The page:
Top on the list of many surveys of issues that concern Boards of Directors is Risk Management. According to The Institute of Risk Management Standard publication —
Risk can be defined as the combination of the probability of an event and its consequences. In all types of undertaking, there is the potential for events and consequences that constitute opportunities for benefit (upside) or threats to success (downside). …
Risk management is a central part of any organisation’s strategic management. It is the process whereby organizations methodically address the risks attaching to their activities with the goal of achieving sustained benefit within each activity and across the portfolio of all activities.
The current economic/financial crisis is supplying ample risks to corporate boards. For example, in AON’s 2009 Global Risk Management Survey
Respondents told us clearly that the crisis impacting the global economy was the number one most important risk to their organizations. Other key risks cited include staying ahead of regulatory compliance; managing business interruption; meeting the challenges of increased competition; commodity price risk; protecting reputation; managing risks associated with cash flow, supply chains, and third party liability; and hiring and retaining top talent. Every one of these risks has increased in scale and complexity given the state of the current economic environment.
If companies are overwhelmed by these risks, imagine how they impact companies’ stakeholders. Effective communications of how companies identify and deal with these risks is now an overarching issue. Therefore let us take a look at what is out there.
First one of the most comprehensive displays of risks is by Tokyo Electric Power Company —
Click on one of the Challenges and you obtain a thorough explanation of it and what the company is doing to manage it. This technique works so well that the company should use it to display other risks.
For a comprehensive description of a risk management process look no further than UK based Friends Provident an insurance and pension company. Their Internal controls and risk management process displays an extensive explanation of their risk management process and the roles of senior management.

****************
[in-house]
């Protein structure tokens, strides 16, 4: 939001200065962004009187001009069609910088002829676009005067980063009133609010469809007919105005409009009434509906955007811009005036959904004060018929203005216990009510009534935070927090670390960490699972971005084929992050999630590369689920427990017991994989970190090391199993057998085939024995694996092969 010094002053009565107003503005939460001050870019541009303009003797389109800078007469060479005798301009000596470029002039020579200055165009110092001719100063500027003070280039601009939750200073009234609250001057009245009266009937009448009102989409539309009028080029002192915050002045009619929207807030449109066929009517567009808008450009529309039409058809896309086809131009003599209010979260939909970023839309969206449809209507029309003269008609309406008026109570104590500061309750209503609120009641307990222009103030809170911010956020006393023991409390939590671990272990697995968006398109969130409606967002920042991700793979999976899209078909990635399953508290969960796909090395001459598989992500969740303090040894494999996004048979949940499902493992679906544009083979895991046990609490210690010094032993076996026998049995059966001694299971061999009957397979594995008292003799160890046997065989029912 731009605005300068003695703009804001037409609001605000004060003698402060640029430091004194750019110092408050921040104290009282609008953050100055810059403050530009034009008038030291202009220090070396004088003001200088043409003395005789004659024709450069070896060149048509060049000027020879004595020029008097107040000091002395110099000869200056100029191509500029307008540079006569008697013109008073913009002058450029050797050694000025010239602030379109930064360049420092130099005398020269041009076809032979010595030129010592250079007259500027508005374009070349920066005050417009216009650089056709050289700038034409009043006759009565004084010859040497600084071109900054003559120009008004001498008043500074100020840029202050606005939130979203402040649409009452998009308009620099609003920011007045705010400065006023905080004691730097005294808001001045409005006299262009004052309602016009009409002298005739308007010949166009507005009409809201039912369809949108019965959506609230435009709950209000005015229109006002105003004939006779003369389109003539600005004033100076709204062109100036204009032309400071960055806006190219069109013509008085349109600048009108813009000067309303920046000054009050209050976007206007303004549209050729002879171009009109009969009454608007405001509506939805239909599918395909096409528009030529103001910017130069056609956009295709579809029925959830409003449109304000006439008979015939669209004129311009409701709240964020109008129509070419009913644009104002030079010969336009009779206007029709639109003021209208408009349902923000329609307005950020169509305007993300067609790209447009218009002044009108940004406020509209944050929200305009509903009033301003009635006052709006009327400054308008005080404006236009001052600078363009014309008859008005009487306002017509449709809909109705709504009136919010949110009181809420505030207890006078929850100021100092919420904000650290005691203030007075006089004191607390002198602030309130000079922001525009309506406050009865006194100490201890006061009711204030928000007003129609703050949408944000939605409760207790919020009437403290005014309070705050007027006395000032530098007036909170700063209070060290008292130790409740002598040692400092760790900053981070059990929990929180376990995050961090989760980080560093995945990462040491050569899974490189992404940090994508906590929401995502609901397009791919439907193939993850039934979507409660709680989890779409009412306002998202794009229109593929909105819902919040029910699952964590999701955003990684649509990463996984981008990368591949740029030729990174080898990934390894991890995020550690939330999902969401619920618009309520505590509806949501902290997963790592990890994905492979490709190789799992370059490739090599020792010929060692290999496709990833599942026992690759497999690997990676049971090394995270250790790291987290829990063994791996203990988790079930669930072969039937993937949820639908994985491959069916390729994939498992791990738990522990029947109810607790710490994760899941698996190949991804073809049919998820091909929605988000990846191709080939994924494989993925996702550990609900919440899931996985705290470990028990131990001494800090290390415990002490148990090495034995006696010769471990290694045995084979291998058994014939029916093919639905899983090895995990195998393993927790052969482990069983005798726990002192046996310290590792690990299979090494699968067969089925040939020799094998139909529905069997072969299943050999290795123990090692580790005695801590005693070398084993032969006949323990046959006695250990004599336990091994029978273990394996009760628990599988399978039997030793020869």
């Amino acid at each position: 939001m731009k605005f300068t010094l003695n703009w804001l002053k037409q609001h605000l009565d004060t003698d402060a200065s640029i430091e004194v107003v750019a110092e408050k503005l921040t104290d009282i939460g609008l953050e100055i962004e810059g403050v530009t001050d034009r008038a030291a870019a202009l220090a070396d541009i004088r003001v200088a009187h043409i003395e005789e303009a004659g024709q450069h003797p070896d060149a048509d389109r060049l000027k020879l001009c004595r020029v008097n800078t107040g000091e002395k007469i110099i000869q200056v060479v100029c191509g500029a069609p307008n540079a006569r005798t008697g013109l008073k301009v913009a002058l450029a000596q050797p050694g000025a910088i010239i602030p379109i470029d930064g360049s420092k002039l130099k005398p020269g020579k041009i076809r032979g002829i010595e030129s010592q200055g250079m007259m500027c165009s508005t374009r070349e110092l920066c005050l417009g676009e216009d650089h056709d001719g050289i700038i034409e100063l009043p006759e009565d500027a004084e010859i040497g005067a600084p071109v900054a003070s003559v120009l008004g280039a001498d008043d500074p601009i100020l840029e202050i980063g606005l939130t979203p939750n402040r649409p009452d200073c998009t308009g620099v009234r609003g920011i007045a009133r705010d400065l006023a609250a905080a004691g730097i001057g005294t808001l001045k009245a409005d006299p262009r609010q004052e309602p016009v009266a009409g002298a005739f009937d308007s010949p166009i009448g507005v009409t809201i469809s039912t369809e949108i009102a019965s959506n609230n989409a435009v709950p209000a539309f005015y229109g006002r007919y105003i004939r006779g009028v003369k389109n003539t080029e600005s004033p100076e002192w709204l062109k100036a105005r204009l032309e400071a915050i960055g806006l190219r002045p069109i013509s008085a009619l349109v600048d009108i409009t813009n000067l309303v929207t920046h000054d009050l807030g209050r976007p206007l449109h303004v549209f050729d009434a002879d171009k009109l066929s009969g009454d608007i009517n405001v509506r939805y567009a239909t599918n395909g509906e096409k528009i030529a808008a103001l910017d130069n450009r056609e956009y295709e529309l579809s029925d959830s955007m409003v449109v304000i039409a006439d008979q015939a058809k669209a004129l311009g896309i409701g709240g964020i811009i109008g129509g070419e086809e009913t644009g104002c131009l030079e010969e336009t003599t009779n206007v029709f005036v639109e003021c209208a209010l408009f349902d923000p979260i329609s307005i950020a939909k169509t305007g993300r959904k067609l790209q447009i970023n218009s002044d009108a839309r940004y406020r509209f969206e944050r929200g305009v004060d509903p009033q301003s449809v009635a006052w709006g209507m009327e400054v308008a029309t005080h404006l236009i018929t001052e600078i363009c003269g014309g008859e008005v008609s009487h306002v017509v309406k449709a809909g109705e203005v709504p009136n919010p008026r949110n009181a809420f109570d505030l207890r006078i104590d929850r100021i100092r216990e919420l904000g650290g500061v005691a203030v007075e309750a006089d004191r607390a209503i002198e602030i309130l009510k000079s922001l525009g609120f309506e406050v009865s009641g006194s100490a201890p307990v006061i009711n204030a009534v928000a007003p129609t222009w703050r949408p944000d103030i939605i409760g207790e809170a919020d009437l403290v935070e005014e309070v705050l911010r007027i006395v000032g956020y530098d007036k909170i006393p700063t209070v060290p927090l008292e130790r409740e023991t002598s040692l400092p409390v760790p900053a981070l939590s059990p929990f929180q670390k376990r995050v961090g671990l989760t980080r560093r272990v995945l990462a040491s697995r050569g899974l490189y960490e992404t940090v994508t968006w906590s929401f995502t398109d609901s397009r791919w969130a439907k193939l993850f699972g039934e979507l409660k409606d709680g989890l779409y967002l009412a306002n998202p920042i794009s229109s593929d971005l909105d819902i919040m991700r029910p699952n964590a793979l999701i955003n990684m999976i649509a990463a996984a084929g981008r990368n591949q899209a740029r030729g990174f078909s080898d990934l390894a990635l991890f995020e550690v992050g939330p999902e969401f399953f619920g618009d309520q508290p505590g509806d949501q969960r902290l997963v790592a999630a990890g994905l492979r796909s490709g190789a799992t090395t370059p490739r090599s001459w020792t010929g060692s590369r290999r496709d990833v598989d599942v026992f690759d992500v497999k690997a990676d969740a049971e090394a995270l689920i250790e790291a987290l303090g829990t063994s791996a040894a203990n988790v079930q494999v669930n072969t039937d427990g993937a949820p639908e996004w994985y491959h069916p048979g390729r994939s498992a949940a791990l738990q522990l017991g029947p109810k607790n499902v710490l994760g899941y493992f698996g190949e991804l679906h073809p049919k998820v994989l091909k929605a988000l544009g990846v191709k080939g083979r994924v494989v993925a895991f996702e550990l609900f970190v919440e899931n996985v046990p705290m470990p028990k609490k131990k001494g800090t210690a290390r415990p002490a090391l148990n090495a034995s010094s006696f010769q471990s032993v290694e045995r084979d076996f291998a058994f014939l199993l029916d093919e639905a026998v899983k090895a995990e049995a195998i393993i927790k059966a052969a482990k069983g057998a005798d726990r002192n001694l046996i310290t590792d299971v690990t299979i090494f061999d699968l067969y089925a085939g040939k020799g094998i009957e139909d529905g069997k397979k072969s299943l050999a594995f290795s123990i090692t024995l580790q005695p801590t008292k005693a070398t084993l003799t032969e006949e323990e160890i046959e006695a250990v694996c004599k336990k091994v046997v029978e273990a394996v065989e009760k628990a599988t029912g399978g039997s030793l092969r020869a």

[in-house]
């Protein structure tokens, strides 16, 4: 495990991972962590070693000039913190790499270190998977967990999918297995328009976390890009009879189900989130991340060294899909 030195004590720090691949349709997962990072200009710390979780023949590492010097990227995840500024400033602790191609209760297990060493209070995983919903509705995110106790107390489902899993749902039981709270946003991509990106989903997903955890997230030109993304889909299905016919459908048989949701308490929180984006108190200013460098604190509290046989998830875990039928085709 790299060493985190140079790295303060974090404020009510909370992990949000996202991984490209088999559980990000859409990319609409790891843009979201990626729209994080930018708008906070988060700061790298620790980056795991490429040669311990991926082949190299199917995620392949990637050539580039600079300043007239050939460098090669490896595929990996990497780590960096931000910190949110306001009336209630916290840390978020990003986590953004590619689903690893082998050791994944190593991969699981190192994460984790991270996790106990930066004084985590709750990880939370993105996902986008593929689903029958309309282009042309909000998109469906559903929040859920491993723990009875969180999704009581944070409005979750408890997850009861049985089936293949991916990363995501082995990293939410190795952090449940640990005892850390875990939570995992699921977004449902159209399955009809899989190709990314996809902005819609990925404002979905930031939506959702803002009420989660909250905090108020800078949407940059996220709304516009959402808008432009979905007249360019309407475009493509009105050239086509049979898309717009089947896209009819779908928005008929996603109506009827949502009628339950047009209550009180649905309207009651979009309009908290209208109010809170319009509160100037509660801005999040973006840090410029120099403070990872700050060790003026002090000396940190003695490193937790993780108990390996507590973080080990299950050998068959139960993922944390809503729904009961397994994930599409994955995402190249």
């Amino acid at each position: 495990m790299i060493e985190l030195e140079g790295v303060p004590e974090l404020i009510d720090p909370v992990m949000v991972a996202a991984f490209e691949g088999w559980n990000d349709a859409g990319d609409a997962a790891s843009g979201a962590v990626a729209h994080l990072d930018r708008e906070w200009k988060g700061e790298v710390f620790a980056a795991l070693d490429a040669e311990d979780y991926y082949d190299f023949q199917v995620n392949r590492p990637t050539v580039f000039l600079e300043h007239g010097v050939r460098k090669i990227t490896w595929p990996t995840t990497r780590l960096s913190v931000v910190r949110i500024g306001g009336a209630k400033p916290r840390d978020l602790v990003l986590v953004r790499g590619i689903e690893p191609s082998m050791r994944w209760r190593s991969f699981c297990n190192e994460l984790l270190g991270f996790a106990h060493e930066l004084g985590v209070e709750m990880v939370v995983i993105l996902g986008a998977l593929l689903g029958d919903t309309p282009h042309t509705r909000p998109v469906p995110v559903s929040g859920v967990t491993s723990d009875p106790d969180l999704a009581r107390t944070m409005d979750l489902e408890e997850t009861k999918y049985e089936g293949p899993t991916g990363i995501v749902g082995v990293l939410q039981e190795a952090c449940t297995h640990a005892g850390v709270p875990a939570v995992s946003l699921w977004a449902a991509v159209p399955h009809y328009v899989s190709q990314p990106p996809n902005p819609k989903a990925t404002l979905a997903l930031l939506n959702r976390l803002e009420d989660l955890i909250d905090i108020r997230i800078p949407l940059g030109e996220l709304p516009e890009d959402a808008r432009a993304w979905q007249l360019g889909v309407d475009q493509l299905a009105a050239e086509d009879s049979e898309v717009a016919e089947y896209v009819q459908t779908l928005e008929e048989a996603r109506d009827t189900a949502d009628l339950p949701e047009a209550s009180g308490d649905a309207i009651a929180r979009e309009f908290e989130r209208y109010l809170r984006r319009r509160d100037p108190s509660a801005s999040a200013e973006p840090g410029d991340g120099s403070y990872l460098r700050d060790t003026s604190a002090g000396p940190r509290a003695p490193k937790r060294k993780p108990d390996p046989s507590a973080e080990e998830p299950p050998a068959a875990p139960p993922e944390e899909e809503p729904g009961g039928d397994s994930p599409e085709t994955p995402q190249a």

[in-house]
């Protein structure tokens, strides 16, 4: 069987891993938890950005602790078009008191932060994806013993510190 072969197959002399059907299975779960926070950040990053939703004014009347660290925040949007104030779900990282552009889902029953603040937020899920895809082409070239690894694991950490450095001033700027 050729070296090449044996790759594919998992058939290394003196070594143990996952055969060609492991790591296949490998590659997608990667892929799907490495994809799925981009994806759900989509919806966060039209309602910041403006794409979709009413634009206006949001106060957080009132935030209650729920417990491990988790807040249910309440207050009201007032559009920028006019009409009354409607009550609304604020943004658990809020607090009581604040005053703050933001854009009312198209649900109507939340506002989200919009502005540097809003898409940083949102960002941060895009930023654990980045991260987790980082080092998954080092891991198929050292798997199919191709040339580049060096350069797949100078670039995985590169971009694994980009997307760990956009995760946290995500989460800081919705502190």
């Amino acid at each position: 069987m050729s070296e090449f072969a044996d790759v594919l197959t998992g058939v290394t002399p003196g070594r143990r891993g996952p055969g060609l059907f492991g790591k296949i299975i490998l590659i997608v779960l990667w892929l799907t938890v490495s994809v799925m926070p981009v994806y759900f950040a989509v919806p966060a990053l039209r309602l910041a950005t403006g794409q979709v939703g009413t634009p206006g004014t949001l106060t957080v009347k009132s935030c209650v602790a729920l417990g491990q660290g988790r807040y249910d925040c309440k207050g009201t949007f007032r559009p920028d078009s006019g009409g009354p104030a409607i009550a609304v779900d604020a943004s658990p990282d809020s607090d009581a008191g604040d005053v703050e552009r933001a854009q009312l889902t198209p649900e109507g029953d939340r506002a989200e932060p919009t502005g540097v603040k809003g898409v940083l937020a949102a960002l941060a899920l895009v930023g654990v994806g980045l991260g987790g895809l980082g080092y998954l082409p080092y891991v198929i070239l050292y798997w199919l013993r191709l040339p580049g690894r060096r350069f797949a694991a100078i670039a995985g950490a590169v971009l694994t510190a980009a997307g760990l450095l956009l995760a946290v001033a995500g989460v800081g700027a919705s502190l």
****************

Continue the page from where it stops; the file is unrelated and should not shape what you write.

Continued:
Another UK based company ROK plc uses a very effective visual to describe how it identifies risks —
This is a great example of the power visualization has in business functions. Notice how lots of information is clearly communicated. Suggestions for ROK plc, display this on your website, not only in the PDF of the Annual Report, and explain company efforts to deal with the risks.
One of the best communication of risks and how the company addresses them is on the website of The Bank of China.
This is an example of Credit Risk. Note how they describe, monitor and manage the risk. Visit their site to see how other risks are addressed.
Many companies are slow to embrace the need to clearly communicate risk management issues via their websites. The prevalent practice is to provide PDF links to their annual report. In a number of cases companies have good risk management practices but they bury them in the Annual Report. Better to take the content and enhance it to —
- Clearly describe risks by category
- Explain how the company is managing the risks
- Explain the impact on the company and quantify as much as possible
- Use visuals (see my post Business Visualization)
The companies mentioned here are good examples to use as benchmarks.
Latest posts by Ed Konczal (see all)
- Enterprise Mobility And Innovation Governance - June 1, 2015
- Benefits of Reverse Mentoring - March 13, 2015
- Innovation Governance and Reverse Mentoring - November 5, 2014
- Innovation Governance Requires Technology Smarts - September 6, 2013
- Tone At The Top Drives Innovation Governance - April 26, 2013